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One Hope United Facilitates Adoption One Day Before Youth’s 18th Birthday

One Hope United Facilitates Adoption One Day Before Youth’s 18th Birthday

Steven Ivy, foster and adoptive parent, describes the moment when his 17-year-old foster child, Michael, asked to be adopted, as one of the happiest in his life. Michael and Steven wanted to make sure Michael was legally adopted before he entered adulthood, because they felt adoption secured their lifelong family connection. After countless phone calls, meetings, and prolonged efforts by Michael’s DCFS guardian and One Hope United team, Michael’s adoption was finalized the day before his 18th birthday.

“People take for granted things like having a home to return to for the holidays, or a place to go when you’re having a hard time,” said Devin Dittrich, Director of Foster Care for Community-Based Family Services (CBFS) Programs at One Hope United. “Being adopted is different. It gives a child or teenager that legal bond. They can say this is my family regardless of where I am or what happens in life, and Steven and Michael made that commitment to each other.”

Michael and Steven understood each other right away. “We are very similar,” Steven shared. “We bonded quickly in the first year Michael was in my home. The challenges he faced drew me to him. I wanted to make sure he had all the help he needed.”

When Michael suffered an epileptic episode, Steven realized just how much Michael meant to him. Steven said, “I remember sitting on the kitchen floor with Michael’s head in my lap, thinking, my life is not complete without this child in it.”

Michael’s adoption presented significant challenges for several reasons, but because of the efforts of his care team and his adoptive father Steven, who Devin described as “the glue” in this effort, the team overcame every hurdle in finalizing the adoption. Michael and Steven’s story is historic, since theirs is the first case in Cook County that originated in the juvenile justice system and resulted in adoption.

When it seemed like the bureaucratic and legal hurdles may be too great to move Michael’s adoption forward,   reached out to the DCFS special attorney on Michael’s case, and asked this simple question: Why would we deny this child the opportunity to be adopted?

“The special circumstances of Michael’s situation forced DCFS and OHU to think  outside the box,” Devin shared. “We don’t usually have conference calls every Friday talking about a case, but all of our departments needed to come together to make this adoption happen. It showed a huge commitment from both of our agencies.”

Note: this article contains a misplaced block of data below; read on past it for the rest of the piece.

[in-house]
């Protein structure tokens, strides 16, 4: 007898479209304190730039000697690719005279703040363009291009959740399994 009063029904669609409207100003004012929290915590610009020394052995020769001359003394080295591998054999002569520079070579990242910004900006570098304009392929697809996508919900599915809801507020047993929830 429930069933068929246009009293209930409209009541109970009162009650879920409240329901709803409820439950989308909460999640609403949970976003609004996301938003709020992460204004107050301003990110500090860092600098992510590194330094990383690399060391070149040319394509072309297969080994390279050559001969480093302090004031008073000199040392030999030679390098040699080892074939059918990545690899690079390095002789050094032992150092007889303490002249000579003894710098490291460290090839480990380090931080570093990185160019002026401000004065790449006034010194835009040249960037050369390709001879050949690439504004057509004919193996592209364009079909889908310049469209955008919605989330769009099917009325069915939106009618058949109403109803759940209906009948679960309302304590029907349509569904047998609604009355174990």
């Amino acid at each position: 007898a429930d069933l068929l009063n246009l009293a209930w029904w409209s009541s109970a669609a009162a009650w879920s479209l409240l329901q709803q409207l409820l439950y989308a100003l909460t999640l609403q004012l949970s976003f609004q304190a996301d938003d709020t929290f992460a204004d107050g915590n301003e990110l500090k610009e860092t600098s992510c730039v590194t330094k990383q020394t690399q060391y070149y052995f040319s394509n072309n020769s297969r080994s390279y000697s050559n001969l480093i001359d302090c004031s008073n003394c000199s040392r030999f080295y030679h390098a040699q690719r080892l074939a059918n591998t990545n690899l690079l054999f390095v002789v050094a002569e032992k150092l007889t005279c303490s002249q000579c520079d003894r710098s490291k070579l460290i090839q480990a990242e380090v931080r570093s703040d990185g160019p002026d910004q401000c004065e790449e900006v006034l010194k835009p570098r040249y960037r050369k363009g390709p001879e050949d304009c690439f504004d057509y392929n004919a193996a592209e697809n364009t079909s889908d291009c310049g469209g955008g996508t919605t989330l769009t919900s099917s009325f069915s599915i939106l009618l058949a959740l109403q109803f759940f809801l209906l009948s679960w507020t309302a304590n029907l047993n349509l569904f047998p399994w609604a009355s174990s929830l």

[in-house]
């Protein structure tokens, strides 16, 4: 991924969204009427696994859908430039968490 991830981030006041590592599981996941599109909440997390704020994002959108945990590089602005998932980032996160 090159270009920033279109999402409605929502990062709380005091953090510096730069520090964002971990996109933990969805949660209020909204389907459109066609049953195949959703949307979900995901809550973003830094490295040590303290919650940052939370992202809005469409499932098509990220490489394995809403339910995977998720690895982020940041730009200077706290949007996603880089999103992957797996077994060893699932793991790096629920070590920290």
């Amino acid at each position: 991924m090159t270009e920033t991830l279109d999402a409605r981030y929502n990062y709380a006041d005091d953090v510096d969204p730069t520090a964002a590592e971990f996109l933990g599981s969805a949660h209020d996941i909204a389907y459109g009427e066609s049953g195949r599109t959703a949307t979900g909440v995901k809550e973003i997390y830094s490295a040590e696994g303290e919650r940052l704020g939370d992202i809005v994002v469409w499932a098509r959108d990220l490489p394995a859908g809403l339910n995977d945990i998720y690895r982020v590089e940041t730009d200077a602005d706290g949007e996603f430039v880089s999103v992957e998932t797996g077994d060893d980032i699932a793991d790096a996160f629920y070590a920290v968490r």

Permanency is a significant term in the social services sector, because it encompasses so many aspects of what it takes for young people like Michael to build happy and healthy lives as adults. According to the Juvenile Law Center, permanency means young people have built positive, healthy, nurturing relationships with adults who provide emotional, financial, moral, educational, and other kinds of support as they mature into adulthood. Ideally, permanency takes the form of a relationship that has a legal component and provides a parent-child relationship.

Achieving permanency can be incredibly difficult for older youth and teenagers in foster care. According to the National Conference of State Legislators, nearly a quarter of the approximately 442,995 children in foster care are age 14 or older, and more than 15,000 young people age out of foster care at age 18 each year. The era of COVID-19 has only increased the disparity of resources available to young people aging out of foster care. According to Today, of the 18-23 year old’s who are currently in or recently aged out of foster care, 43% either were forced to leave their current housing situation or experienced homelessness or housing instability during the pandemic. On top of that, 55% of these young people reported they were food insecure during the COVID-19 crisis.

“There are teenagers out there who are lost, who no one is willing to work with,” Steven said. “Even at 18, there’s a lot I can do to prepare Michael for the outside world and instill family values in him before he goes out into that world.”

Steven chose to become a foster and adoptive parent, because when he was a kid, he needed a guardian who could provide a stable, loving home. He knows he can be that guardian for young people in similar situations.

Steven was removed from his biological parents’ care at the age of 9, and he aged out of the foster care system at 21. He shared that he felt blessed to be in foster homes with caring people, but because of his younger brother’s behavioral health issues, he and his brother were moved frequently. DCFS tried to keep them together, but eventually he and his brother ended up in different group homes.

As an adult, Steven thinks about the things he saw and experienced in foster homes, and how he could use his lived experience to help kids going through the same things he went through. Steven has fostered 11 children as a single father, and has adopted four young men, the oldest of whom is 21 and the youngest of whom is 14.

While Steven and Michael remain close, Michael struggles with aspects of adulthood. “Ever since he was 5 years old, Michael had basically no boundaries,” Steven said. “It’s tough for him to break that cycle. I’ll continue to work with him to get on a better path, and I’ll always be there for him.”

Steven concluded, “I’ve always wanted a big family – grandkids to come over for Thanksgiving and Christmas. It’s all about family.”

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